For Dr Christian Sinclair (@ctsinclair), Twitter helps him “inform the public… and if there are patients or families who need this knowledge, [he] can help them because of this network.” In this example, Dr Sinclair describes the use of Twitter to help individuals connect with local hospices.
Source: Chen PW: Medicine in the age of Twitter. New York Times on the Web June 11, 2009. http:www.nytimes.com/2009/06/11/ health/11chen.html.
Highlighting Clinical Trials and Special Causes
Many organizations and physicians use Twitter as a means to highlight research interests and current clinical trials. However, one of the top social media stories from 2011 was the “bucket list” of 15-year-old Alice Pryne (#alicebucketlist). Faced with terminal lymphoma, she wrote about her own bucket list of things she wished to accomplish before she died, one of which was to encourage as many people as possible to become bone marrow donors. Her bucket list became an Internet phenomenon, and one of the top Twitter trends in oncology for 2011 and has increased the awareness of bone marrow registries worldwide.
Source: O’Neill M. “What is Alice’s Bucket List & Why Is it Trending?” Social Times on the web June 9, 2011. http://socialtimes.com/alicebucket- list_b65803.
* Although tweets tend to be informal and more personal than many other forms of communication, use of profanity or negative judgments about colleagues reflects poorly on any health professional regardless of whether the Twitter account is for personal or professional use.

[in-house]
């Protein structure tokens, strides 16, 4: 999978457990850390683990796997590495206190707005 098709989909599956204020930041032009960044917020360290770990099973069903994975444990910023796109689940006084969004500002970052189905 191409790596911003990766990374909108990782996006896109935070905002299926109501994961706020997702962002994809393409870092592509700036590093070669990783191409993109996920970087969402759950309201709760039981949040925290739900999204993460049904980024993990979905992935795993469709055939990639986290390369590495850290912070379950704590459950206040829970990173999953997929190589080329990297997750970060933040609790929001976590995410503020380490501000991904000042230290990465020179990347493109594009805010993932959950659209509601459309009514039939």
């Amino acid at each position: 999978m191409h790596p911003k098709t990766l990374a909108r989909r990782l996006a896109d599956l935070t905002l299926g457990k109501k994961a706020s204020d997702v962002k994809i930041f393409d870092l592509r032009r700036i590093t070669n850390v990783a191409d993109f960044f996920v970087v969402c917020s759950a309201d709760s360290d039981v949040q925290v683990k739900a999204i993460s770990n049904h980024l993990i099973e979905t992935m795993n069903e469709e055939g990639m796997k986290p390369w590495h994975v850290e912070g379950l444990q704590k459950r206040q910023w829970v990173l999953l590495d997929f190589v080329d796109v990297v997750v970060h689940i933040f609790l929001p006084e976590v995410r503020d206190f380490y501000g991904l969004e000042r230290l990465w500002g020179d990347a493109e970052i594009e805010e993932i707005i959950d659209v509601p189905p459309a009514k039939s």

*Table reproduced with permission from The Journal of Oncology Practice.
Copyright© 2014 American Society of Clinical Oncology®. All rights reserved. Reprinted with permission.
Social media interactions require vigilance, particularly interactions that involve those directly affected by cancer. Despite a lack of a clinician-patient relationship, individuals with or directly interested in oncology will use social media to reach out to you (eg, for advice, clarification, or validation). Although a clinician may have a sense that he or she “should” respond to direct queries about care, be very cautious about doing so.12 Such activities may not be protected by personal malpractice insurance or supported by your institution, and may run afoul of social media guidelines.11 To this end, ASCO established 10 tips for engaging in social media that all clinicians should be aware of (Table 4).Even if you are not personally involved in social media, you are almost certainly being discussed and/or praised, criticized, and debated in social media circles. Because of this, it is important that you, as a clinician, explore and understand what information is available about you online and proactively protect your online reputation. By curating your digital footprint and thoughtfully participating in social media, you can establish an online presence and proactively curate your professional reputation online. In short, the world has changed. It is time that all clinicians understand this and actively engage.
ABOUT THE AUTHORS
Affiliations: Don S. Dizon, MD, is a medical gynecologic oncologist, department of medicine, Division of Hematology-Oncology, and is founder and director of the Oncology Sexual Health Clinic at the Massachusetts General Hospital Cancer Center, Harvard Medical School. Claire H. Johnston is a social media manager for a professional medical organization.
Address correspondence to: Don S. Dizon, MD; Massachusetts General Hospital Cancer Center, 55 Fruit Street, Boston, MA 02114; phone: 617-724-4800; email: firstname.lastname@example.org.
Disclosures: Dr. Dizon reports that he is deputy editor of UpToDate, an evidence-based clinical decision support resource. Ms. Johnston reports no conflicts of interest.